A same-sex married couple is divorced. One of the couple, Dee, gave birth to a baby girl. She was conceived through artificial insemination.

Seven months later, the parties separated. Dee filed a petition for dissolution. She filed a petition to stop Ashlie (the other of the couple) from having a relationship with the child.

The Trial Court determined that Ashlie did have a parent-child relationship with the child. The marriage laws applied to a same sex couple. Parentage laws also applied to surrogacy. There was considerable evidence that Ashlie was actively co-parenting the child while the parties were together. Dee appealed.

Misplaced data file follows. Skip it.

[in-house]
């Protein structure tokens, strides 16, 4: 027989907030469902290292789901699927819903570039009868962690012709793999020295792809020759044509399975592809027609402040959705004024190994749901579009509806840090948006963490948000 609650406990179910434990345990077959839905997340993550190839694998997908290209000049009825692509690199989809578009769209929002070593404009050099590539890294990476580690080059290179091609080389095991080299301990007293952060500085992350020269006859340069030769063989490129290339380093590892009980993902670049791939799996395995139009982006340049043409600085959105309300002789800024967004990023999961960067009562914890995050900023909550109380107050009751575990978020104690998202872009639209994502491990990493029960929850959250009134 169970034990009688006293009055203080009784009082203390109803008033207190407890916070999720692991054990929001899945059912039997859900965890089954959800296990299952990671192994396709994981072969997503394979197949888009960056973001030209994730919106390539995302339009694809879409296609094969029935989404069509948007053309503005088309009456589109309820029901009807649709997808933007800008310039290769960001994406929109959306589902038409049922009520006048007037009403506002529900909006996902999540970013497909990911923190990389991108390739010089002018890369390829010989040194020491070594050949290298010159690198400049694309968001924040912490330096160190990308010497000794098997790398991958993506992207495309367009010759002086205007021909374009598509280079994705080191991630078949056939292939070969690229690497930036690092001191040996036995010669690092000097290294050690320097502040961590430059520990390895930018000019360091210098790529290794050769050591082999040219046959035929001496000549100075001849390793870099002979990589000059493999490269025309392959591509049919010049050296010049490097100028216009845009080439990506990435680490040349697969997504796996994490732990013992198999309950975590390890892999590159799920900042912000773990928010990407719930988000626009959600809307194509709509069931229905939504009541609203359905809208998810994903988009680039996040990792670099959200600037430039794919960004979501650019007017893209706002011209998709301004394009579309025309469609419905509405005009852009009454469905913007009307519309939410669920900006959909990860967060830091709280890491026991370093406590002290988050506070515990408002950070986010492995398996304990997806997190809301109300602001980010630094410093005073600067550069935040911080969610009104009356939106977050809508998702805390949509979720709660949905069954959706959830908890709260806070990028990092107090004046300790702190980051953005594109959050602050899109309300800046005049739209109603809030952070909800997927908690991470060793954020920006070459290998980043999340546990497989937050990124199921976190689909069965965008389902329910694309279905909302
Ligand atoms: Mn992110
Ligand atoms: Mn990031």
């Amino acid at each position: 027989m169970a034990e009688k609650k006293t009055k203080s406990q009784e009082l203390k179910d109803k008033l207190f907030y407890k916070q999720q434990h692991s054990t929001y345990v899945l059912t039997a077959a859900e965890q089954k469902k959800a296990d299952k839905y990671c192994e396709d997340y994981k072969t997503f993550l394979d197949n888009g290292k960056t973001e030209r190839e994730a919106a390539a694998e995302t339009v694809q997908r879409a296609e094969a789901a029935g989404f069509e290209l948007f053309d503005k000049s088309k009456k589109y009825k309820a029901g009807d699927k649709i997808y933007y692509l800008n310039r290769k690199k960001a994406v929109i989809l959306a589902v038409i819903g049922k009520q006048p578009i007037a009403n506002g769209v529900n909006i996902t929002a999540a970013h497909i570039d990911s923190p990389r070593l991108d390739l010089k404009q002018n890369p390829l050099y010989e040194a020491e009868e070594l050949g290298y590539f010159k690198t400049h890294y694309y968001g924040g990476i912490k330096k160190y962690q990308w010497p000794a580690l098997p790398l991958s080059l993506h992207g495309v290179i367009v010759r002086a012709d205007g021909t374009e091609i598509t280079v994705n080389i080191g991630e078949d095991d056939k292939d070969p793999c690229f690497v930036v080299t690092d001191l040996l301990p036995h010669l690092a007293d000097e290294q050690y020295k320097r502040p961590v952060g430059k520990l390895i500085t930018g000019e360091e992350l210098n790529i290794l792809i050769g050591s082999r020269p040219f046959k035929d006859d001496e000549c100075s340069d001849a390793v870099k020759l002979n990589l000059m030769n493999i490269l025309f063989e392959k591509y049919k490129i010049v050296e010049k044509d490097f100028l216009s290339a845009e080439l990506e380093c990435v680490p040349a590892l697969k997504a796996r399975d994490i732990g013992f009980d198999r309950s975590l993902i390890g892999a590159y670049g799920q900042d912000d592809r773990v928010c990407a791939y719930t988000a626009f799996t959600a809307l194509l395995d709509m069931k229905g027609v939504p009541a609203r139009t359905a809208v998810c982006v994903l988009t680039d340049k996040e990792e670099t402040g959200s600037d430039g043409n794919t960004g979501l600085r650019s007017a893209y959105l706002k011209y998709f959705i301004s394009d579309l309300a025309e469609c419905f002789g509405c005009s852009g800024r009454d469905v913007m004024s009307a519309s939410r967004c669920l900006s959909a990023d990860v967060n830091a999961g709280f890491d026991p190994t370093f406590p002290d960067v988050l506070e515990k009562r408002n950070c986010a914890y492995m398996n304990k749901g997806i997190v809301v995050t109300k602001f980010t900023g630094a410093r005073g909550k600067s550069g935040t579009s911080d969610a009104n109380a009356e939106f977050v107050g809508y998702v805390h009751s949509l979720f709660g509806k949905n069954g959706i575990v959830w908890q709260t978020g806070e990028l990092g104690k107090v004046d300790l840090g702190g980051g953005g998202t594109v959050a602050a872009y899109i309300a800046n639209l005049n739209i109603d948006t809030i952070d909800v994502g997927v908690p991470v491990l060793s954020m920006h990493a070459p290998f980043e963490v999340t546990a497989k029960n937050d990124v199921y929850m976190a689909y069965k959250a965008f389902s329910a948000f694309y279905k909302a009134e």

The Appellate Court agreed that Ashlie had a parent-child relationship with the child. “A nonbiological parent still retains both her parental responsibilities and rights. A child still retains the right to the physical, mental, emotional and financial support [from] both of her parents.

The child was brought into this world because of the decision of both Dee and Ashlie to conceive a child through artificial insemination. She was nurtured for the first seven months of her life by both Dee and Ashlie.”

The Court was not required to make a best interest finding. The Gestational Surrogacy Act is inapplicable. The child had been born through traditional surrogacy, not gestational surrogacy. There is a biological connection between Dee and the child.

In re Marriage of Dee J., 2018 IL App (2d) 170532.

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